With big data, nurses can use data analysis to determine the most efficient way to treat patients, from how to document their visits to the most effective way to staff a unit. This type of analysis offers robust information for creating guidelines and legislation at the federal or state level and determining how individual organizations should operate.

Big data used to analyze workflow can also provide decision support, giving nurses the confidence they need when deciding the best course of action when caring for patients.

5. New Roles

In addition to improving existing practices, big data is creating new opportunities for nurses. The growing emphasis on the collection and use of data from systems such as EHRs can already be seen within traditional positions. However, this trend is also creating several new job titles  or tech-savvy nurses who want to combine their passion for the future of big data with a background in clinical care:

  • Nurse informaticists: The role combines nursing practice with information and communication technology to enhance patient care. Nurse informaticists also help shape healthcare organizations’ practices and policies regarding health information technology.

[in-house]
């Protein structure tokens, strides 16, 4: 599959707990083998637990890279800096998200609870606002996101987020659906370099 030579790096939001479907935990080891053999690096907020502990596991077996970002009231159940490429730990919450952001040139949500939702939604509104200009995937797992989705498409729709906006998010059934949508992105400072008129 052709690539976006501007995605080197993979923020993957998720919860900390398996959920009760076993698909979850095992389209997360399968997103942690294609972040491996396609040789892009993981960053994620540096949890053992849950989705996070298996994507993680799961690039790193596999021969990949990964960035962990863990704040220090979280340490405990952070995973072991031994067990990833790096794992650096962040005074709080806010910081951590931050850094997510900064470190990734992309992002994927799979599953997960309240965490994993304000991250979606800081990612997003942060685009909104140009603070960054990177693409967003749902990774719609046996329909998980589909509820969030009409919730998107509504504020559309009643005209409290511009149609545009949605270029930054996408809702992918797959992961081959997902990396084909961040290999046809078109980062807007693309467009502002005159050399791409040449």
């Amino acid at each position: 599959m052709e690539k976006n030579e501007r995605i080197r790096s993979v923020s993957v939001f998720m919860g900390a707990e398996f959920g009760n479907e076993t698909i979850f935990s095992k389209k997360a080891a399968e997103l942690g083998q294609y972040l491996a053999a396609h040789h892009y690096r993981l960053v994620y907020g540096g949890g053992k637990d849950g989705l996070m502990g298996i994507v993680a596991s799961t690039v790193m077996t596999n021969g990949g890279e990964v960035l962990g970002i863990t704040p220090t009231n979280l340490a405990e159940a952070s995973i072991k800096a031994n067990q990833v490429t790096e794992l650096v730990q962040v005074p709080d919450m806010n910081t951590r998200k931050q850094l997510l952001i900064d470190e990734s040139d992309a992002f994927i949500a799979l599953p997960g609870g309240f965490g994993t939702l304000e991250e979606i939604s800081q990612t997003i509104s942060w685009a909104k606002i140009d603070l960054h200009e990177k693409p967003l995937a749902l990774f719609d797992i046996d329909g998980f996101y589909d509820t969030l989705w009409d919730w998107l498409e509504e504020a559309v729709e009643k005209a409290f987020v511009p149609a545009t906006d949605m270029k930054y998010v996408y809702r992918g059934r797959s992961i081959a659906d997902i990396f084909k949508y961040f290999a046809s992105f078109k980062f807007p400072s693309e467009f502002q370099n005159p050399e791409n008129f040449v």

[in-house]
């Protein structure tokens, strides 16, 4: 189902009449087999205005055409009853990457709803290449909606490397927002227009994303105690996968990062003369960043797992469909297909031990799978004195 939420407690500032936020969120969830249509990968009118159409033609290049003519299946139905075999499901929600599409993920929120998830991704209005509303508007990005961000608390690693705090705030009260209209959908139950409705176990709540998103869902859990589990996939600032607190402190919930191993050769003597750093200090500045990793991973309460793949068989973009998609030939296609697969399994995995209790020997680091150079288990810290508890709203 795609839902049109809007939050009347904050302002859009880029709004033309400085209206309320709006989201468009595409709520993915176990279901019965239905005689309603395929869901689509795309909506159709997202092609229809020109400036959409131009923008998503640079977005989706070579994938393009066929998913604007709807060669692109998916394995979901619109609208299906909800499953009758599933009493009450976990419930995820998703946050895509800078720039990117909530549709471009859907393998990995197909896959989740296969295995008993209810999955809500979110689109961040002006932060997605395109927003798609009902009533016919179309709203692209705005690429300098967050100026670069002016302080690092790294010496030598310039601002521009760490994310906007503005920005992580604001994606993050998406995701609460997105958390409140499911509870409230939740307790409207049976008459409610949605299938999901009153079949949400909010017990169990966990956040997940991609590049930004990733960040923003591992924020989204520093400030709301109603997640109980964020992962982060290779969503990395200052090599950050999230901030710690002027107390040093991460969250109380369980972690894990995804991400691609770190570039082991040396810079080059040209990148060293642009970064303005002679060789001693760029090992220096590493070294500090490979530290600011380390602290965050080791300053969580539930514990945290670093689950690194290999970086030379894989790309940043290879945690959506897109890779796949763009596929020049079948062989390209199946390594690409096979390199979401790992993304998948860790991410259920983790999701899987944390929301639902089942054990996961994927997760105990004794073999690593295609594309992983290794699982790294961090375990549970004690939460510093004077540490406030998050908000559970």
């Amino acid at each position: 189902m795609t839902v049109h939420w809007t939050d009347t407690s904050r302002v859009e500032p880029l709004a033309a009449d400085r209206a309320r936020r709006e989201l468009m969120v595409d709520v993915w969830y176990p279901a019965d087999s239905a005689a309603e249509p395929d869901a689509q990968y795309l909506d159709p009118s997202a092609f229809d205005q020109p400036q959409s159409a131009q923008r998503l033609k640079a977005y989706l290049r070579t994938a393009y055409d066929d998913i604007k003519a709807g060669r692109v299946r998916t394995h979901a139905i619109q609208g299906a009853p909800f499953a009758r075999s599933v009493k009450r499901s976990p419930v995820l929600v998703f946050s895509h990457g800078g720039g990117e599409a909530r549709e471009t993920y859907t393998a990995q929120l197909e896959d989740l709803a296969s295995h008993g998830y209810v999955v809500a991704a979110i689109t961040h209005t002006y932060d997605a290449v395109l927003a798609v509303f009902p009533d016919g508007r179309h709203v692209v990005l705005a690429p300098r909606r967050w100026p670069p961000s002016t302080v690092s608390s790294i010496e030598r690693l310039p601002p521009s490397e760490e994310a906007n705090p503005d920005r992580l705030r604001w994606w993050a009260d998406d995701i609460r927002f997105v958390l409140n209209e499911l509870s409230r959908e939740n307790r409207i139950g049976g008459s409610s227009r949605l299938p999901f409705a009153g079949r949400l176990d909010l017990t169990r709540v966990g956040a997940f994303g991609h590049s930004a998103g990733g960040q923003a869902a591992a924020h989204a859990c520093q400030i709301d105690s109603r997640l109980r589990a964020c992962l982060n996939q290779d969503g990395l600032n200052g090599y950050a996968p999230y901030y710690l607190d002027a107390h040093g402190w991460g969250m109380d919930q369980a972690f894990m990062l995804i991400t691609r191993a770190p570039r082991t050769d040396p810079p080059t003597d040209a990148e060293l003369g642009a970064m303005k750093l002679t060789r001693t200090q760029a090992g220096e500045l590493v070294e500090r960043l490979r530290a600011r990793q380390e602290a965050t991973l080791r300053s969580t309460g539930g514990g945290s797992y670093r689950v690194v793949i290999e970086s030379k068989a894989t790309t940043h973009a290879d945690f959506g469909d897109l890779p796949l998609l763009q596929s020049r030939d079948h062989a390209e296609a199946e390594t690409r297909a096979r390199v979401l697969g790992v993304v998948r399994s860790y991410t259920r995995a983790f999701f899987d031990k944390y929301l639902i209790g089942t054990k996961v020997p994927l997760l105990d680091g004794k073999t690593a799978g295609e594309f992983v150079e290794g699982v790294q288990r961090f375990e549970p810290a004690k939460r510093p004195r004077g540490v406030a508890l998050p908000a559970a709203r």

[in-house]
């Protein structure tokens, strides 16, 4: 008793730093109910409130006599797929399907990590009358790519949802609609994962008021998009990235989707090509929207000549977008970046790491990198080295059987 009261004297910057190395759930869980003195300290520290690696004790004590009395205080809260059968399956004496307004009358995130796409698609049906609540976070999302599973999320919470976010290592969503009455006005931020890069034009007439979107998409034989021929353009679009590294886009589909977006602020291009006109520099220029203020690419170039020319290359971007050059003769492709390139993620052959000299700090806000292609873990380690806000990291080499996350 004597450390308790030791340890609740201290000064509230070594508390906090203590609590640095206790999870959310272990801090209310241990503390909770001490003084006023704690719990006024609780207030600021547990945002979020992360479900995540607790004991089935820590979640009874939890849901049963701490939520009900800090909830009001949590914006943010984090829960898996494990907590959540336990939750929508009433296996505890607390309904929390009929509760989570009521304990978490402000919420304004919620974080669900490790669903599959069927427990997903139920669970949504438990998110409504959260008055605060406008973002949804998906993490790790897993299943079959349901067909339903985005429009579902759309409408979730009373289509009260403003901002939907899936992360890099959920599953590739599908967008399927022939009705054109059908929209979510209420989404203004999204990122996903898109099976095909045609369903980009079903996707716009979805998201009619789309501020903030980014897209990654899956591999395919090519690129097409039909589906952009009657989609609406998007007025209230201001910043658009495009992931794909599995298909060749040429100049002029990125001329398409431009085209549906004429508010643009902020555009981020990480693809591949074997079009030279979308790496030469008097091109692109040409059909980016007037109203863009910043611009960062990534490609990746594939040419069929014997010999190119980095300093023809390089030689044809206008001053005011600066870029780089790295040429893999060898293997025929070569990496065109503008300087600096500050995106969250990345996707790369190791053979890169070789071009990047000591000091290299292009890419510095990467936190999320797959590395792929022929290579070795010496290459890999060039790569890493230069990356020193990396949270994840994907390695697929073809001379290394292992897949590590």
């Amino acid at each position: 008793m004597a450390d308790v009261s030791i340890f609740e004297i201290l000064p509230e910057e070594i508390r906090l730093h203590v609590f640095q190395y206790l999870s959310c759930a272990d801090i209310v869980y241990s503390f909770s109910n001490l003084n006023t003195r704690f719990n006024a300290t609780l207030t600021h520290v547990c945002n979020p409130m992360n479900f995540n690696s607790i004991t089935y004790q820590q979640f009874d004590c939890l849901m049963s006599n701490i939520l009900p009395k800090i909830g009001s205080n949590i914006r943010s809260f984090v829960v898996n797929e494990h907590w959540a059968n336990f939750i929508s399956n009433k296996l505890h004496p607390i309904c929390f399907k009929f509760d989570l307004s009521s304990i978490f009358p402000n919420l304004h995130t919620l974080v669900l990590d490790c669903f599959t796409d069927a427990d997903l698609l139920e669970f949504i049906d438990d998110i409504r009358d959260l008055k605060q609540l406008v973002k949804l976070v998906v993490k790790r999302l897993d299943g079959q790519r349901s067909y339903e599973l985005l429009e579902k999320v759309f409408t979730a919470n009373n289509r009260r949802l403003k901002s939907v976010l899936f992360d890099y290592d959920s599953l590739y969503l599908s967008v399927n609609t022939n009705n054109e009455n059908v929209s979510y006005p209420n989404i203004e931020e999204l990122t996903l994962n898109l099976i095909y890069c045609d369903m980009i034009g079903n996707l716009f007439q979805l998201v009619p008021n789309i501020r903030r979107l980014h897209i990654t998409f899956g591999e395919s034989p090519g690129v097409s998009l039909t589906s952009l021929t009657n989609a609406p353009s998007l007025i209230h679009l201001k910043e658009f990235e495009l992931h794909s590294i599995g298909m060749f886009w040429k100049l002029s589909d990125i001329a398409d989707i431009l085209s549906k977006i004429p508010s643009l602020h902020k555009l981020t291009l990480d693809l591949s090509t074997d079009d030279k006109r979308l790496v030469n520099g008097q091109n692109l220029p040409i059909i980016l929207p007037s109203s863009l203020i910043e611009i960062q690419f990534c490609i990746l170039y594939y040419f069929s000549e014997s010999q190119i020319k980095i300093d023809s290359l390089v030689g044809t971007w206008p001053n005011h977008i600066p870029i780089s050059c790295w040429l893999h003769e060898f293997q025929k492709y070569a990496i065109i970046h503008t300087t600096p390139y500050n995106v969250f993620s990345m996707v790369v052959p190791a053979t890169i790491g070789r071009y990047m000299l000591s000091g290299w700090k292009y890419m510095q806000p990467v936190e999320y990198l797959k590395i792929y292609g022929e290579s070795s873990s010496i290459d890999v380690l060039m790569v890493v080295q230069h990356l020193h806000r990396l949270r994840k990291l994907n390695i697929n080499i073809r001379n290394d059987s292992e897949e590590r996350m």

• Chief nursing informatics officers: In the health care executive suite, a nurse’s emerging role is that of the chief nursing informatics officer. The CNIO is a liaison between nursing staff and information technology efforts and ensures that regulatory changes are always met.
  • Clinical nurse leaders: Though clinical nurse leader is not a new position, it has evolved with the introduction of big data. Nursing professionals who wish to advance to this role will benefit from a background in informatics and other areas of data use in the clinical setting.3

The U.S. healthcare analytics market is expected to quadruple in size by the year 2030. However, many healthcare organizations are yet to be prepared for the growth. A large investment in technology and effective administrative leadership is crucial to organizations now. Patients expect to receive the best care, or best-precepted care, possible. That has always been and will never change, so naturally, analyst CS must continue to improve so that providers can present the best outcomes.

Technology in healthcare is continuing to advance and become refined, providing a wealth of knowledge in streamlined ways for the transformation of the clinician-patient relationship, as well as patient safety. Modifications happen over time in any and every industry. As analytics and readily available knowledge become more commonplace and comfortable for clinicians, we will see a difference in patient and clinician outcomes.4